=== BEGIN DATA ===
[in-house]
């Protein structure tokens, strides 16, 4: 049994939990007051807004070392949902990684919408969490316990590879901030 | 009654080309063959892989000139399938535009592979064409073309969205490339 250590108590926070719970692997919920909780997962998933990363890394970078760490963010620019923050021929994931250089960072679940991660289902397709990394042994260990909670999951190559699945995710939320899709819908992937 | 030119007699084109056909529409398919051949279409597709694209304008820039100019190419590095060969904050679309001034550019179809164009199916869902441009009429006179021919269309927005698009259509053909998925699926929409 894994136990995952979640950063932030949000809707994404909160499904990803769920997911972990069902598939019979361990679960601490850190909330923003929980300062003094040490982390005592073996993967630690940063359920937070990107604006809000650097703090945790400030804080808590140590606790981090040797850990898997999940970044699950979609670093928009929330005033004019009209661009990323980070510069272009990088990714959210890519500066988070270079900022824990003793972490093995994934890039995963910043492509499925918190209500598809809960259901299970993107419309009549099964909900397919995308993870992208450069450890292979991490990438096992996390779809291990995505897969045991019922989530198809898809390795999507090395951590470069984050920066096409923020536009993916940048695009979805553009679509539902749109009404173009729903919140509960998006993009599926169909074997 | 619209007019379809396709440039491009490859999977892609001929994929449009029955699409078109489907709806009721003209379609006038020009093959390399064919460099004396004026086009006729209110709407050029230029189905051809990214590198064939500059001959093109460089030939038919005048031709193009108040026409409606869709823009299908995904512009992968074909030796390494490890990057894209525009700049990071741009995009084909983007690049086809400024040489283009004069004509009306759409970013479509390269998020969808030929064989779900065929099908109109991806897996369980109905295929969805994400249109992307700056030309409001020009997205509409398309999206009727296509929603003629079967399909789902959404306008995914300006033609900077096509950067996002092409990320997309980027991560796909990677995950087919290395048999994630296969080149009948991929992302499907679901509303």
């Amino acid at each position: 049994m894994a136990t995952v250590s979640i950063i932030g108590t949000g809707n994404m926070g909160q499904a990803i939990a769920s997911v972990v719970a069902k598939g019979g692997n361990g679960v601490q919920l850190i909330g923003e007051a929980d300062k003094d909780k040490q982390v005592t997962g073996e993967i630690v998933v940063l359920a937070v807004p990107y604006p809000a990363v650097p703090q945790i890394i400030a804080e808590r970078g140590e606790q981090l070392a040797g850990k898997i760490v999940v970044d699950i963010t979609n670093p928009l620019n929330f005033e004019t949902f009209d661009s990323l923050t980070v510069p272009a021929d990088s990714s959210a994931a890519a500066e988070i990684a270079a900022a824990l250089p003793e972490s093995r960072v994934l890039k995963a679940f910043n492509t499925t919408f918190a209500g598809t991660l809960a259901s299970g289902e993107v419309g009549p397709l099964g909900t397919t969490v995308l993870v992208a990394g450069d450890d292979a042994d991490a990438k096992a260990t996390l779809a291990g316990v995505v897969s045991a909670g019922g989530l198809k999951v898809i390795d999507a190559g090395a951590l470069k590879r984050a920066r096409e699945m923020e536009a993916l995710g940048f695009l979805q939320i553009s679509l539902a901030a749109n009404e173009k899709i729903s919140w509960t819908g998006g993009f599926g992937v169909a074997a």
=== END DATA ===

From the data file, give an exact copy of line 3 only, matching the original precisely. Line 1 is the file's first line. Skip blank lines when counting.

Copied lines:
């Amino acid at each position: 049994m894994a136990t995952v250590s979640i950063i932030g108590t949000g809707n994404m926070g909160q499904a990803i939990a769920s997911v972990v719970a069902k598939g019979g692997n361990g679960v601490q919920l850190i909330g923003e007051a929980d300062k003094d909780k040490q982390v005592t997962g073996e993967i630690v998933v940063l359920a937070v807004p990107y604006p809000a990363v650097p703090q945790i890394i400030a804080e808590r970078g140590e606790q981090l070392a040797g850990k898997i760490v999940v970044d699950i963010t979609n670093p928009l620019n929330f005033e004019t949902f009209d661009s990323l923050t980070v510069p272009a021929d990088s990714s959210a994931a890519a500066e988070i990684a270079a900022a824990l250089p003793e972490s093995r960072v994934l890039k995963a679940f910043n492509t499925t919408f918190a209500g598809t991660l809960a259901s299970g289902e993107v419309g009549p397709l099964g909900t397919t969490v995308l993870v992208a990394g450069d450890d292979a042994d991490a990438k096992a260990t996390l779809a291990g316990v995505v897969s045991a909670g019922g989530l198809k999951v898809i390795d999507a190559g090395a951590l470069k590879r984050a920066r096409e699945m923020e536009a993916l995710g940048f695009l979805q939320i553009s679509l539902a901030a749109n009404e173009k899709i729903s919140w509960t819908g998006g993009f599926g992937v169909a074997a």